Except for the streaking salt-and-pepper sideburns, and a few more gray hairs on top of his head, Scott Hunter still looks fit enough to chase down any fly ball in the right-center gap.
But the former career minor-league outfielder is now paid to not only evaluate the tools of the world’s up-and-coming talent, he is now in charge of selecting it for the Mariners’ organization as its director of amateur scouting.
Come Monday, the 41-year-old Pennsylvania native will be very busy directing his first Seattle draft.
“It’s almost like we’re approaching Christmas Eve for baseball people,” Hunter said.
It wasn’t that long ago when Hunter was in the other pair of shoes — the prospect’s.
A standout two-star athlete in football and baseball out of Northeast High School in Philadelphia, Hunter was selected by the Los Angeles Dodgers as a catcher in the fifth round of the 1993 major-league draft.
An old shoulder injury shifted Hunter to the outfield where he could put his cover-all-ground burst on display. He was tabbed a can’t-miss prospect that eventually would roam big-league stadiums.
That never materialized. Hunter bounced around five different organizations (Dodgers, New York Mets, Montreal Expos, Cleveland, Baltimore) for the next decade, never seeing the major leagues.
“Anything that could happen to a minor league player, it happened to me,” Hunter said. “I went from a top-10 prospect ... to a fourth minor-league city in six months.”
Two years after retiring in 2002, Hunter joined the Mets as an area scout, then a coach. His role eventually grew to Northeast regional scouting supervisor.
There was a need for an international crosschecker when the Mariners lured Hunter away in 2014, and he spent three seasons in Latin America, and helping out in the franchise’s new baseball academy in Boca Chica, Dominican Republic.
“It’s been very entertaining getting to look at baseball through a different lens, and having the comparison of the international world ... to the amateur world — college and high school,” Hunter said. “It’s given me an eye-opening experience, to say the least, to where all the players come from.”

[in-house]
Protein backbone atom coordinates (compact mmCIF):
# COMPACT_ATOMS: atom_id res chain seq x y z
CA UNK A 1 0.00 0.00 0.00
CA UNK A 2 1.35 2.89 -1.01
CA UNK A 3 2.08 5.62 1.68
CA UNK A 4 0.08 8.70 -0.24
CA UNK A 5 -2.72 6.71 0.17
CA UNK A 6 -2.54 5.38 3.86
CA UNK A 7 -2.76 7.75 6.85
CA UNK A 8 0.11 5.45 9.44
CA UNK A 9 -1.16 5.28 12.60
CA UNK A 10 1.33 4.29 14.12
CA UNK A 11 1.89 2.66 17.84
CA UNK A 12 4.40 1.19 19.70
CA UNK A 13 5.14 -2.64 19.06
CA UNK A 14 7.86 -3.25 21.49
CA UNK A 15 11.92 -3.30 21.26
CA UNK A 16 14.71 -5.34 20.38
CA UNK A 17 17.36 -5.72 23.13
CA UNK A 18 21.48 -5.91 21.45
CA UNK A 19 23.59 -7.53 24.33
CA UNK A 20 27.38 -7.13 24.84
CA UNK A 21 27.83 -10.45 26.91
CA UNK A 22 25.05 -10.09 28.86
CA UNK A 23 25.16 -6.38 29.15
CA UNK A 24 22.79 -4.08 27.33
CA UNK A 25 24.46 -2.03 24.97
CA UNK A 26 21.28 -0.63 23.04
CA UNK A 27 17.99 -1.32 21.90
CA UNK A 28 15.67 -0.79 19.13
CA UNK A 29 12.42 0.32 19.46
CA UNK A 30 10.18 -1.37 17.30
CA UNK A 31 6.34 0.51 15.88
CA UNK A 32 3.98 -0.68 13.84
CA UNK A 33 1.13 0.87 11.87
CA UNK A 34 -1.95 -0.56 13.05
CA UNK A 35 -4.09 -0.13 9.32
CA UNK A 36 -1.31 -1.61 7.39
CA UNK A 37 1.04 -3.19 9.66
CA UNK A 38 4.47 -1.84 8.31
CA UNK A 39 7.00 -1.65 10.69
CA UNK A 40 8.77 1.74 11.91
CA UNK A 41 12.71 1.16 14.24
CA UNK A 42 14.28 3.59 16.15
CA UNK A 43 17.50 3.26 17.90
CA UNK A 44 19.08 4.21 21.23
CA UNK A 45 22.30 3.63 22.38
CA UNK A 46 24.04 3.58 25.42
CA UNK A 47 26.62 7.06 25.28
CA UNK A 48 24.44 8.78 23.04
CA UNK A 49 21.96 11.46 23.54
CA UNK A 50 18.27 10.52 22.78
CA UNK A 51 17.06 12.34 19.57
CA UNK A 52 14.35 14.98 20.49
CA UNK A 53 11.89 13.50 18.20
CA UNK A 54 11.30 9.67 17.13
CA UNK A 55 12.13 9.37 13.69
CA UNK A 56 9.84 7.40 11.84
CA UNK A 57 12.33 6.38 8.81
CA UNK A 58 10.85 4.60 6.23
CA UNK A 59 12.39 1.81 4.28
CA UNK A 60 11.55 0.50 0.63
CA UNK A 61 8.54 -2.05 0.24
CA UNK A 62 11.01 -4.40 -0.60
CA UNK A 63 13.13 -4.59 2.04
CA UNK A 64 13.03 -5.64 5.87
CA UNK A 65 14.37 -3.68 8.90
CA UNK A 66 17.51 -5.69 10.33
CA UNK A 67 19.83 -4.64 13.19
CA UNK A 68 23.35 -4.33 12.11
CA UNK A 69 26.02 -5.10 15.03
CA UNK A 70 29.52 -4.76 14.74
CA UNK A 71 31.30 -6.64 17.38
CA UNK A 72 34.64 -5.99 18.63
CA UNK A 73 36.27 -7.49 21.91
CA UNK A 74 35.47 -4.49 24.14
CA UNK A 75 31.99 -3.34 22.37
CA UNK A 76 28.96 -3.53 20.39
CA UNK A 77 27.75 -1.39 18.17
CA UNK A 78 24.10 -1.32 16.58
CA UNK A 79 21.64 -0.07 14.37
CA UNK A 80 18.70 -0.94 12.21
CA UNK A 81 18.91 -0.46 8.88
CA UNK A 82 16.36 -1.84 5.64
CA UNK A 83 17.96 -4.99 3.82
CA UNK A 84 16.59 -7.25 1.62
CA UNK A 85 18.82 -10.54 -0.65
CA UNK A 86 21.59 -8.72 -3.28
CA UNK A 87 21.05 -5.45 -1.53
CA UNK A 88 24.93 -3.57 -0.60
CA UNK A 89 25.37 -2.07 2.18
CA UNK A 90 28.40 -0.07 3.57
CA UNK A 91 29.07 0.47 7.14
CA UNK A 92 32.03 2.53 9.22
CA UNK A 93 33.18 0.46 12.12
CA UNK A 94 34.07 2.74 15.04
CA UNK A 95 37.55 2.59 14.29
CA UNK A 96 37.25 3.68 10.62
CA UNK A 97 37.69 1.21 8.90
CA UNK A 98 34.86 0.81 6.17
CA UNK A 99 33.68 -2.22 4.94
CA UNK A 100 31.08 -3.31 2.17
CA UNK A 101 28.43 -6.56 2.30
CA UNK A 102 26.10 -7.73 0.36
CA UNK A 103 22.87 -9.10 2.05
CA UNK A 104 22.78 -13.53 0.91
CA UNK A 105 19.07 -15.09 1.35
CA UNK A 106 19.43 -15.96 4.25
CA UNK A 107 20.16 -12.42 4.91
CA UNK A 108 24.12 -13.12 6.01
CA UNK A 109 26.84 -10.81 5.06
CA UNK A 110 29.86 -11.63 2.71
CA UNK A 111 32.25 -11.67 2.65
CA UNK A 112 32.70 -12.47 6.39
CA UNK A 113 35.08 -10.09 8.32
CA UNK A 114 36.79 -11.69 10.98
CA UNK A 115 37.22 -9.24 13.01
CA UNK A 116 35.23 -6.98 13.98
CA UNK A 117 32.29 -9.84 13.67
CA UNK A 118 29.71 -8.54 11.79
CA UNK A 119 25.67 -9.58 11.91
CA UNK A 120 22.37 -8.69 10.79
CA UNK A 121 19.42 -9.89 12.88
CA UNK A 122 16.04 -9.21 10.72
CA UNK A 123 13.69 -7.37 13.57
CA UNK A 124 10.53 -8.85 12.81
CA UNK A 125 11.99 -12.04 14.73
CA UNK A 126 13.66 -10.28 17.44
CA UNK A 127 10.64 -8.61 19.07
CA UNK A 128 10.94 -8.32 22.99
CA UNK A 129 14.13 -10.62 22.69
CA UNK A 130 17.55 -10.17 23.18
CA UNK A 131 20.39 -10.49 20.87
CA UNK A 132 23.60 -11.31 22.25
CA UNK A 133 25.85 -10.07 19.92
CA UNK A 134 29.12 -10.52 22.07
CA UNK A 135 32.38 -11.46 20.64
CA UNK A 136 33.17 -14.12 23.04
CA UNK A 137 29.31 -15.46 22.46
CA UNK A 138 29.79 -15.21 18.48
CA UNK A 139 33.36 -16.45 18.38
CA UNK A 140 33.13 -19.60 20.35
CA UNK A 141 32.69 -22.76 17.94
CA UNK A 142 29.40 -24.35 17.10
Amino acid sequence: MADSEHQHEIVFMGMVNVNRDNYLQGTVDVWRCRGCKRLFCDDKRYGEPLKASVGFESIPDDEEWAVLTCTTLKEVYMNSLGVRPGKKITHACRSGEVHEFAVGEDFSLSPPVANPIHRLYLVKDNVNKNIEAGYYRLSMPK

Essentially, his stint in the “bare-bones scouting” world in Latin America completed the circle of his profession. General manager Jerry Dipoto thought so, too, because he hired Hunter to replace Tom McNamara as the Mariners’ new amateur draft leader this past September.
Since the organization started developing its top-100 prospect board in January, Hunter has been all over the country, taking a look at potential draft picks.
“Probably the last month or so, that is when things really started to kick in,” Hunter said. “The adrenaline flow, it keeps you going, because there have been some sleepless nights and long travel days.”
There have been areas Hunter has frequented on multiple occasions, enough where he’s “created status on every airline, and at hotels, when you walk in ... they call you by your first name.”
Where the Mariners pick in the first round Monday — 17th — Hunter said the organization will have narrowed its list to 15-25 players for both of its first-day picks.
Dipoto has long had a taste for big-time athletes — much like Hunter in his heyday — and the new scouting director fits in line with that way of thinking, too.
But Hunter said he is also looking for prospects who love baseball.
“Tools get you to the big leagues; make-up keeps you there,” Hunter said. “We want athletes. We want ‘tools.’ But we want baseball players.
“I just want to make sure the guys we are selecting not only have the upside to make an impact at the big leagues, but they also want to be part of something bigger than themselves.”